The New Rock
Last week we read of Jesus being in the region of Tyre and Sidon and this week we meet Jesus and his disciples still in the North of Israel, but inland at Caesarea Phillippi.
Here, Jesus says to Peter, “You are Peter and on this rock I will build my Church. And the gates of the underworld can never hold out against it. I will give you the keys of the kingdom of heaven.”
When we look at the location of this event more closely, we see some fascinating details about Jesus’ words.
Caesarea Philippi was home to an ancient spring. The spring itself is masked by a dominant rock from which flows abundant and fresh water. At the time of Jesus, there was a Temple dedicated to the pagan god Pan built on the site.
Today, the location is known as Banias, which derives from the name Paneas, the pagan god of nature. Since the rocks also formed a cave, pagans believed that the area was a gate to the underworld where their fertility gods lived.
Given all these simple details of the area, what Jesus does then is alarmingly profound, especially to first century listeners.
After Peter correctly identifies Jesus as Messiah, Jesus then calls him πέτρα (Petra) which means ‘a mass of connected rock.’ On one level, Jesus incorporates the natural landscape of Caesarea Philippi with the rock in mind, and reclaims the site through Peter.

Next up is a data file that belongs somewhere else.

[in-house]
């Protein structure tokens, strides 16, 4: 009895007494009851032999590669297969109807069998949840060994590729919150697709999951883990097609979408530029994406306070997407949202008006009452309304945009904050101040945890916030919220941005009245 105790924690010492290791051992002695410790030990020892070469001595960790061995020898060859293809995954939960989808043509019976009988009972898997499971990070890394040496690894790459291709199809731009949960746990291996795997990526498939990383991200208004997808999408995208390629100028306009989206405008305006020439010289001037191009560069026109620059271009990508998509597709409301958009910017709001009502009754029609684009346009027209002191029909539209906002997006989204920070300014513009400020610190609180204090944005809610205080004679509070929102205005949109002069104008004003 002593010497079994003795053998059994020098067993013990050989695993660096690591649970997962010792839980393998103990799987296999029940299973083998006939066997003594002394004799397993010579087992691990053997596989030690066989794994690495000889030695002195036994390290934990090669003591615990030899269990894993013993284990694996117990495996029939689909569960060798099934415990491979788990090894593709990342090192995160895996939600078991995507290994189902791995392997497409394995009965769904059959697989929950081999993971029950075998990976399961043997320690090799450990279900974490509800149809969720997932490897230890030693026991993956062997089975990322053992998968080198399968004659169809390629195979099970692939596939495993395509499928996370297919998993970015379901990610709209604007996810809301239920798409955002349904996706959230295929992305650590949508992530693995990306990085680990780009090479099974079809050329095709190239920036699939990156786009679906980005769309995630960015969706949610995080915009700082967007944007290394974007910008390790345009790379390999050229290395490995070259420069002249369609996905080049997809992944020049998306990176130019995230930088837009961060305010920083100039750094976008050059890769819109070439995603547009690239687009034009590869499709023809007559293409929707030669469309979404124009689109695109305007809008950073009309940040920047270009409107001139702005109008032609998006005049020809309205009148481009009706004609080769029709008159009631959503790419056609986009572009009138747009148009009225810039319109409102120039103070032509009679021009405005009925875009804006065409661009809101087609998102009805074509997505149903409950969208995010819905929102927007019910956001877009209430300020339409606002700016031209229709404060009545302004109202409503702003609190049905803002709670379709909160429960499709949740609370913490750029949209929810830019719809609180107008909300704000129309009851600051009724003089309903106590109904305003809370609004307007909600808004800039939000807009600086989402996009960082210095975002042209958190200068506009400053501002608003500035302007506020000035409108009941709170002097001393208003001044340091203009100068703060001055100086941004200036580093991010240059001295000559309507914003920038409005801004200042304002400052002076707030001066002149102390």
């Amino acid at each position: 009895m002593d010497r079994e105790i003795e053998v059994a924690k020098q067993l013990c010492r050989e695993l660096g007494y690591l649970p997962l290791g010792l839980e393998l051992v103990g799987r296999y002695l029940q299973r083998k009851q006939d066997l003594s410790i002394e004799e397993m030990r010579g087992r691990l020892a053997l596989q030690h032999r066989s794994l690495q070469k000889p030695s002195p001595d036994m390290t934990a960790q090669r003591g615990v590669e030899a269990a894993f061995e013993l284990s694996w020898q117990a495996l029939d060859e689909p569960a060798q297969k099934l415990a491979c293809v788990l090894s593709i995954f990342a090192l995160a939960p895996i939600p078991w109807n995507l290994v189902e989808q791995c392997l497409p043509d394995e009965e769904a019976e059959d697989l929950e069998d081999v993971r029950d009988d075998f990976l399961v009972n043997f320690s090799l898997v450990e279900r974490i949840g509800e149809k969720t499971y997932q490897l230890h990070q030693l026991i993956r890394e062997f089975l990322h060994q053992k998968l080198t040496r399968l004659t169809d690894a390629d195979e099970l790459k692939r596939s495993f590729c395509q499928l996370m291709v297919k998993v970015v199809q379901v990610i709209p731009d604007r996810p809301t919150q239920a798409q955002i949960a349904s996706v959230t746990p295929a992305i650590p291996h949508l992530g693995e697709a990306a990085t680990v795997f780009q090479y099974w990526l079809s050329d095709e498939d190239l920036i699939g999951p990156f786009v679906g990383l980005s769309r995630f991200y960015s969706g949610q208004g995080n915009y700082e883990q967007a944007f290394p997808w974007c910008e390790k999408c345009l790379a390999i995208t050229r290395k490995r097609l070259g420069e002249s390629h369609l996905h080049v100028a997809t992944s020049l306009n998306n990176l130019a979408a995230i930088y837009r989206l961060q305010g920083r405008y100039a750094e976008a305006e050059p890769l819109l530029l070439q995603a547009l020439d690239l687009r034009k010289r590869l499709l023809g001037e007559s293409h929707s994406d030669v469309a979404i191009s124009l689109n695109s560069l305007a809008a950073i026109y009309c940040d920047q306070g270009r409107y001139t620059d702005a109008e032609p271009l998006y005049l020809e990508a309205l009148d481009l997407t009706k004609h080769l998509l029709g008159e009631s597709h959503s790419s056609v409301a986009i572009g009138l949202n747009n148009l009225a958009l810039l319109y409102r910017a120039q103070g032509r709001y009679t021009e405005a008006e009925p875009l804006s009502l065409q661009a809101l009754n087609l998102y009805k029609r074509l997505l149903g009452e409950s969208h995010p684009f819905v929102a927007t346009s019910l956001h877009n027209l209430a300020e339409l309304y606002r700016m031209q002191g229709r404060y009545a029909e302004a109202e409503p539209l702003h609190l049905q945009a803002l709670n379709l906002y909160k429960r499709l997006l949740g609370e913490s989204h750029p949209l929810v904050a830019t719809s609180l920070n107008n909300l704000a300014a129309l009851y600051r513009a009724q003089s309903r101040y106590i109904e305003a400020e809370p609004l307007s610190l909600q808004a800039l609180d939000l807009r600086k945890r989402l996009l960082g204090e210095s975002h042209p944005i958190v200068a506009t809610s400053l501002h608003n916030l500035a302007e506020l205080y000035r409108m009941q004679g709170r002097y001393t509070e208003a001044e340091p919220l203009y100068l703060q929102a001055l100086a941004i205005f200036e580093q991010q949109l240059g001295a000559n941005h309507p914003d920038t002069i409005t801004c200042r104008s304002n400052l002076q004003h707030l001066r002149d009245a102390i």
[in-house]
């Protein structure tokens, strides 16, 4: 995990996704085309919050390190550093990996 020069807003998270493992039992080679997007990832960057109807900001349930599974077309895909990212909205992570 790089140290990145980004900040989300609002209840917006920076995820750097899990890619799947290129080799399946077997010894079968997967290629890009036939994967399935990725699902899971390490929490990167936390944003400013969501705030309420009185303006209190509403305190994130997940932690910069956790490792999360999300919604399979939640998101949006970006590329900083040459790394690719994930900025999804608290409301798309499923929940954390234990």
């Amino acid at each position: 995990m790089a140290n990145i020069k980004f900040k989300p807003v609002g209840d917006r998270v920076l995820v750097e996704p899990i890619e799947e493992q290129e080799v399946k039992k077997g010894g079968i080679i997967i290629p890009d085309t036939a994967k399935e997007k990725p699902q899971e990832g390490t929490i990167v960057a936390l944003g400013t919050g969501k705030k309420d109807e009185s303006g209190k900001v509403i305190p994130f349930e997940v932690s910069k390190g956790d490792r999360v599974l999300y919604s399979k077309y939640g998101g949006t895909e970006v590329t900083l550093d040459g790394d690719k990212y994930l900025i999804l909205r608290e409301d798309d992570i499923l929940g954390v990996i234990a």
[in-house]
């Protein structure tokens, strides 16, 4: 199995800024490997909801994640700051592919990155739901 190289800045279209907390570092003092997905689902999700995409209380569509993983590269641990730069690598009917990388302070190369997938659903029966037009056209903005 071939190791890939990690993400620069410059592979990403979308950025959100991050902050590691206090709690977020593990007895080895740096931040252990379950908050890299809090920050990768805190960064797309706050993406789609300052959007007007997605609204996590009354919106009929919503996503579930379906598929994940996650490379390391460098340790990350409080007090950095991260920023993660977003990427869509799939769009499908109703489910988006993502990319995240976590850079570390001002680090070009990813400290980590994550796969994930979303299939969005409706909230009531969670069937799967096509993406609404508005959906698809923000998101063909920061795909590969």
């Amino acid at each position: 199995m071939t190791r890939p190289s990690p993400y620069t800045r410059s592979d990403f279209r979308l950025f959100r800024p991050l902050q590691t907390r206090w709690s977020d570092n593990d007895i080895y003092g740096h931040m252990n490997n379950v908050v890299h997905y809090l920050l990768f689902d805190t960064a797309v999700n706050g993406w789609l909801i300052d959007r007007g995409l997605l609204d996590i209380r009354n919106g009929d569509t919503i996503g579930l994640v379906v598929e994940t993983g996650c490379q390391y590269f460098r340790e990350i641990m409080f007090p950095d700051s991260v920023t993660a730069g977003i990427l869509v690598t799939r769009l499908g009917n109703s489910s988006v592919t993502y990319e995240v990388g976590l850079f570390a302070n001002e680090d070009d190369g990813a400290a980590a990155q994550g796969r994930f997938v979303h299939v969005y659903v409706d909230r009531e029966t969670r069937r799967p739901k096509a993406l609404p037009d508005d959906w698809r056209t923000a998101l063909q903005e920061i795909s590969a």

Rather than being a pagan place of worship, Jesus says, “on this rock I will build my Church.”
On another level, Jesus dethrones the authority of Herod, who gave the region to his son Philip, (which is where we get the name Caesarea Phillippi) as he names Peter, Petra.
Finally, Jesus says that “the gates of the underworld can never hold out against it.” Since the pagans believed that the cave itself was the entrance to the underworld, Jesus asserts the power of the Church by, basically, erecting it right on top of the entrance to the pagan underworld.
Jesus essentially establishes the Church as a solid, unbroken, life-giving stream of God’s action in the world.
At times, it may seem like the Church is going in a strange direction, or that its leaders are blindly leading people astray, but let us be people of faith who hold onto the bold and everlasting words of Christ in our Gospel today.
Let’s also pray for our Church and its leaders, that the Spirit may help us to extend the reign of God to the whole of humanity.
Fr William Aupito Iuliano
Image Credit: Pietro Perugino, The Delivery of the Keys (c 1481–1482). Sistine Chapel, Vatican City | Public Domain